Dr. Targan is a recognized physician scientist, and leader and mentor among experts in the field of IBD. Early on, he recognized and has proven that teamwork is the best way to solve complex disease challenges, such as those seen in Crohn’s and ulcerative colitis. Dr. Targan knew that mountains can only be moved with the active collaboration and input of everyone involved in each project. To help build bridges between talent in other fields & disciplines, he organized a meeting of experts in 1989. The ideas shared at this conference has helped lay the foundation for IBD research & funding for decades to come. Dr. Targan’s work was largely responsible for properly defining important differences between Crohn’s and ulcerative colitis. Ultimately, this discovery led doctors to more accurate diagnoses, improved personalized patient management, and overall better outcomes for people with inflammatory bowel disease.
Since establishing an integrative team to battle the challenges faced by people with IBD, Dr. Targan also made important discoveries for new and better treatments for this complex disease. He studied the disease at molecular levels to understand how inflammation causes IBD, and he was the first to start clinical trials for the biologic therapy; Infliximab. What makes biologics so much better than your typical drug? These medications are created to target specific molecules that cause disease. Because of that, they are very accurate in treating symptoms without causing patients as many side effects. Infliximab was the first biologic treatment approved for IBD. Its use increased rates of remission and helped many people achieve better quality of life.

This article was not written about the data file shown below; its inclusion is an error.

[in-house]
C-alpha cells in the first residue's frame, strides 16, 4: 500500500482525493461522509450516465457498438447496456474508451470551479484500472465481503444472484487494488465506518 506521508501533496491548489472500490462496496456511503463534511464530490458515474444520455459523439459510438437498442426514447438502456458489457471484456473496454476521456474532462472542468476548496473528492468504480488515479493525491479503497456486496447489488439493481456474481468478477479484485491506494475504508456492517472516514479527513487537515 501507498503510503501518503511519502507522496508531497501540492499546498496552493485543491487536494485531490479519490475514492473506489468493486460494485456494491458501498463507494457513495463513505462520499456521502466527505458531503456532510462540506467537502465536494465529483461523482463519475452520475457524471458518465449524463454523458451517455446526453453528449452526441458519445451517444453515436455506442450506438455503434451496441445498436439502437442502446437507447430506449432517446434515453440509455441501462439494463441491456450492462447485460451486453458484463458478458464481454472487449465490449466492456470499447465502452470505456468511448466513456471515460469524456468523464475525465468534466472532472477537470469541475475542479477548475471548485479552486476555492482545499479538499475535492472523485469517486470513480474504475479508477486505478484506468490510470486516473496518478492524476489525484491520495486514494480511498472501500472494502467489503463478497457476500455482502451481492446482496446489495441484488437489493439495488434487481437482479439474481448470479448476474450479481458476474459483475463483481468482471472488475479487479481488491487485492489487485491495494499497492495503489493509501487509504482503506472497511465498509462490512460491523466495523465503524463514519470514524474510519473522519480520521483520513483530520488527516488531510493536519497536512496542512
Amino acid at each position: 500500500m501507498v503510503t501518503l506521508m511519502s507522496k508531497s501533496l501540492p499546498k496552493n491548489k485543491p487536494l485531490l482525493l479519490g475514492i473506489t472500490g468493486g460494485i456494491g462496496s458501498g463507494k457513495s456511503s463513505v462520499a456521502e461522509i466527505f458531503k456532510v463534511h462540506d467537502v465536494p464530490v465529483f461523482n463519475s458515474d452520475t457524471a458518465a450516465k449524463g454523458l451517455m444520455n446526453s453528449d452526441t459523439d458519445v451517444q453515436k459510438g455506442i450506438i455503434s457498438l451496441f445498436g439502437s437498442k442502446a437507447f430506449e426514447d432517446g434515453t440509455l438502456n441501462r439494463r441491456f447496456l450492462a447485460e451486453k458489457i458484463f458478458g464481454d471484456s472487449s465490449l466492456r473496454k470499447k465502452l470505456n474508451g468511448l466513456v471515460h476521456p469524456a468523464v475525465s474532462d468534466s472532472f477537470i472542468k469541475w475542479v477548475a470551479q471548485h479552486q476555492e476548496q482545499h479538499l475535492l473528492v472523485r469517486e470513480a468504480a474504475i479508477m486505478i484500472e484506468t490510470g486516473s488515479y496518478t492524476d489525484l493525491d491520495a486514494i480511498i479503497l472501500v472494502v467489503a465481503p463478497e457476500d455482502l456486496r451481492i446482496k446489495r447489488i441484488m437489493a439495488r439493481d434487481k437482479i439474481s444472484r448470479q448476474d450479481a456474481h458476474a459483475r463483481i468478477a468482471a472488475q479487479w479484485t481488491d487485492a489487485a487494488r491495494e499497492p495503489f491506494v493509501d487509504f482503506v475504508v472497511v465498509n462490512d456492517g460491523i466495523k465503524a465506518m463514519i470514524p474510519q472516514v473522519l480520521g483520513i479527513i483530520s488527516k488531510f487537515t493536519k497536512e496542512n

Today, Dr. Targan’s work at Cedars-Sinai is just as impressive. He continues to collaborate with teams of physicians, scientists, and patients to constantly explore new and better therapies for IBD. Leading a new program called 360 IBD at Cedars-Sinai, Dr. Targan has found yet another potential groundbreaking treatment. This treatment is another biologic that could potentially cure the permanent scarring that can happen while living with Crohn’s disease. Clinical trials for 360 are hoped to begin soon.
Lee A Denson, MD